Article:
Wednesday, October 10, 2007

Do You Eat In The Toilet?

Or with a blanket over your head? Would you do either of those things if someone told you to? Probably not. And yet, nursing mothers are being asked to do this all the time. Why? Because people have sexualized breasts to the point that they've forgotten their original use, which is to feed babies.

I don't know and don't much care why people find breastfeeding so offensive. They don't seem to object when those same breasts are covered by the merest slip of fabric, when those breasts are push up, pushed out and spilling out of a shirt. That's ok. But nursing? God, no. We can't have that! That's sick and wrong. Facebook, while allowing all kinds of boob shots, will not allow women to post pictures of themselves nursing. Bill Maher equated breastfeeding to masturbating, for god's sake. Apparently, in Bill's world, boobs are only for fun. It's fine if they're shaking 'em in his face, but good lord, let's not feed any babies with them! That's obscene.

Well, fuck that. I will nurse my baby where ever I please. I will not be yanking my boobs out for the world to see. In fact, I'd be willing to bet, unless you were really being nosy, you wouldn't even notice that I was breastfeeding.

Women are rightly furious about this double standard. And they're speaking up, loud and clear.

I'm at 1:39.


Chrissie in Belgium said...

I guess you should move to Sweden..... You can definitely breastfeed in public! It was even OK 33 years ago when I had my first child, Eric.

LJ said...

Good on you! You rock! Unfortunately I couldn't breastfeed do to little guy having a cleft palate and poor sucking issues. However he was tube fed... and I remember my ex saying we had to tube feed in the bathroom so others wouldn't stare. When I left him I tubed that boy wherever I was! It's not a breast mind you but's different all the same. I remember when I SIL had her first child she was 20, I asked her will you breastfeed? Her reply was I ain't putting my tit in my kid's mouth. So so very sad. BUT Some mamas do and bravo to them!

sandy shoes said...

Good for you Bedhead. Your post is spot on.

As hard as breastfeeding was to get started with my first baby, I'm so glad that we stuck to it. I have many happy memories of hanging out in the car by the Cape Cod Canal, listening to the radio and feeding the lttle one, just the two of us. Nothing to pack or prepare; as long as she had me, she was fed.

Fast forward a year and a half and it was a little less tranquil nursing baby #2 with an impatient toddler in the back seat. But still, precious moments. :)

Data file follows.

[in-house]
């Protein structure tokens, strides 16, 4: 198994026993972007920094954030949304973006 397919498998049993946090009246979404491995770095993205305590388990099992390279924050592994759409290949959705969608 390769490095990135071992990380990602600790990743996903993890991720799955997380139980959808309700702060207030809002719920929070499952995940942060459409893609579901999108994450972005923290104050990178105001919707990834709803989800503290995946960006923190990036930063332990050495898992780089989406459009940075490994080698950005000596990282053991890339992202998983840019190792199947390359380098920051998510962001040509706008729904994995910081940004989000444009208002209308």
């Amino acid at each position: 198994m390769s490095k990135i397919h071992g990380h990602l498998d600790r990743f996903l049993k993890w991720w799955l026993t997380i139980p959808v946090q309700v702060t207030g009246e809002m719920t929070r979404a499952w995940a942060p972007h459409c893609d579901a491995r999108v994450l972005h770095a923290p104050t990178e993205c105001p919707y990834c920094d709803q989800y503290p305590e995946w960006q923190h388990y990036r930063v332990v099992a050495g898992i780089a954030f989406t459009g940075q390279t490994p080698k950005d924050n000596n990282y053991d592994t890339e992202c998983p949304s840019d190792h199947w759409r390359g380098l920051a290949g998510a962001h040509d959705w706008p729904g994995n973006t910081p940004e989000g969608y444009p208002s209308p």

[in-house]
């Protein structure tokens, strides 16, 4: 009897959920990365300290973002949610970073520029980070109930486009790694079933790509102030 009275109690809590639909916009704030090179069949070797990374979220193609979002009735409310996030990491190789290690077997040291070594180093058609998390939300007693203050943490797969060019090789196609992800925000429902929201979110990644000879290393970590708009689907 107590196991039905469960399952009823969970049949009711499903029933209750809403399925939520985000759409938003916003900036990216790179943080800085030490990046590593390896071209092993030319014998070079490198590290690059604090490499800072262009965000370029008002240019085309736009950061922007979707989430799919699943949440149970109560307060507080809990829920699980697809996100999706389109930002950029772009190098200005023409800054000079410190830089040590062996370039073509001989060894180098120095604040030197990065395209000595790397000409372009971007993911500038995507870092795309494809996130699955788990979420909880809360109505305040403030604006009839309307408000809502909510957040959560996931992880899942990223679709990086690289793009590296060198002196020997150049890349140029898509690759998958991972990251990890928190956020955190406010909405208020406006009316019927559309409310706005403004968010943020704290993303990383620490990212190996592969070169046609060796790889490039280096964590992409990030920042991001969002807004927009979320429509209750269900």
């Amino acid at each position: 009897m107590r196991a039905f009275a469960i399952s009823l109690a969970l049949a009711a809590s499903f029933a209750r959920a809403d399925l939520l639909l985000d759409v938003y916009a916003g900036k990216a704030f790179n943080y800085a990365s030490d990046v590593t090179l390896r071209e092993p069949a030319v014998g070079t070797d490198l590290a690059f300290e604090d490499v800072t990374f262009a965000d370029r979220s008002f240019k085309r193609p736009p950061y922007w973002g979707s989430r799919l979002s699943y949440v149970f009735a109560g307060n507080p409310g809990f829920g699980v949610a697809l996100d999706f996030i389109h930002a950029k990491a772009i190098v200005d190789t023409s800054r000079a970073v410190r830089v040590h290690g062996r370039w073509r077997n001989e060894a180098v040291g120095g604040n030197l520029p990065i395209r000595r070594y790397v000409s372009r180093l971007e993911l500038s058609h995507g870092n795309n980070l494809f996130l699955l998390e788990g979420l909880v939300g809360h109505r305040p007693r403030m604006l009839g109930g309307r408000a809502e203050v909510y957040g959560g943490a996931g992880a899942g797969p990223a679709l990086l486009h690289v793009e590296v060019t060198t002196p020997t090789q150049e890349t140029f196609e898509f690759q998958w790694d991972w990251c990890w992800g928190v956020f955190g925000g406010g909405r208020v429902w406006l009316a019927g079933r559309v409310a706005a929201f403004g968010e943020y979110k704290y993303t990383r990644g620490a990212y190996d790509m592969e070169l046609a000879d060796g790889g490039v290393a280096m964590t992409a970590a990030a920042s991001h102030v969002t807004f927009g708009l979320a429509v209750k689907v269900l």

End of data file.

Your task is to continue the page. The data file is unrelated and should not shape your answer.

Major Bedhead said...

Laura - lots of people can't, or don't want, to breastfeed, and that's fine. IMO, as long as the kid is being fed, it doesn't much matter the method of delivery. That's the issue here - the method of delivery. It boggles my mind that people stare and comment and worse when a woman nurses a baby. And good for you for not allowing others to stigmate Aaron's tube feedings. It's people like you, who are unashamed of their children, who do wonders to make every child accepted, no matter the differences.

sandyshoes - That's it exactly.

Chrissie - Europe seems to be light years ahead of the game in so many ways.

Anonymous said...

While I do not have a problem with breastfeeding in public, I believe you come to the right conclusion for the wrong reasons. Your argument just doesn't hold water -- if it did, we would also have to live with people defecating on the bus, at street corners, and on your doorstep. After all, it's just as natural as breastfeeding.


Major Bedhead said...

Feeding a child has nothing to do with having a piss. One is nourishing a child, the other is waste elimination and unsanitary. Last I checked, breastfeeding was not unsanitary.

Women aren't whipping off their shirts and bras to breastfeed. At most, you may see an inch or two of skin. How on earth is that akin to defecation?

Unknown said...

I agree with you, Major Bedhead. It's just silly that people are so scared of a little breastfeeding. It's a boob, people. It was designed to feed babies. It's the most natural thing in the world.

Anonymous said...

I so, so agree, and I think it's so sad that people are skeeved out by breastfeeding women. I actually end up feeling sad, rather than angry, for them most of the time. I feel like it's just one more way in which we as a culture have so divorced our physical selves from our intellectual selves, and consequently we have these incredibly eff-ed up ideas about what is a sexual display vs. what is natural and good.

That said, I preferred to nurse in quieter areas, although I did nurse Eliza at a movie theater once and a various parks around the area.

I once had to nurse her at the not-big mall in our area, and I sat down on the bench near the army recruiting office. I figured with a war on they weren't going to be getting too much foot traffic so it would be nice and quiet.

Anonymous said...

Amen, amen, amen.

I nursed my now 4 year old daughter for 13 months and am now the nursing mother of an almost 1 year old boy. I was much more cowed by nursing in public with my daughter. And by public, I mean any place with people who were not my close friends or family. And even then...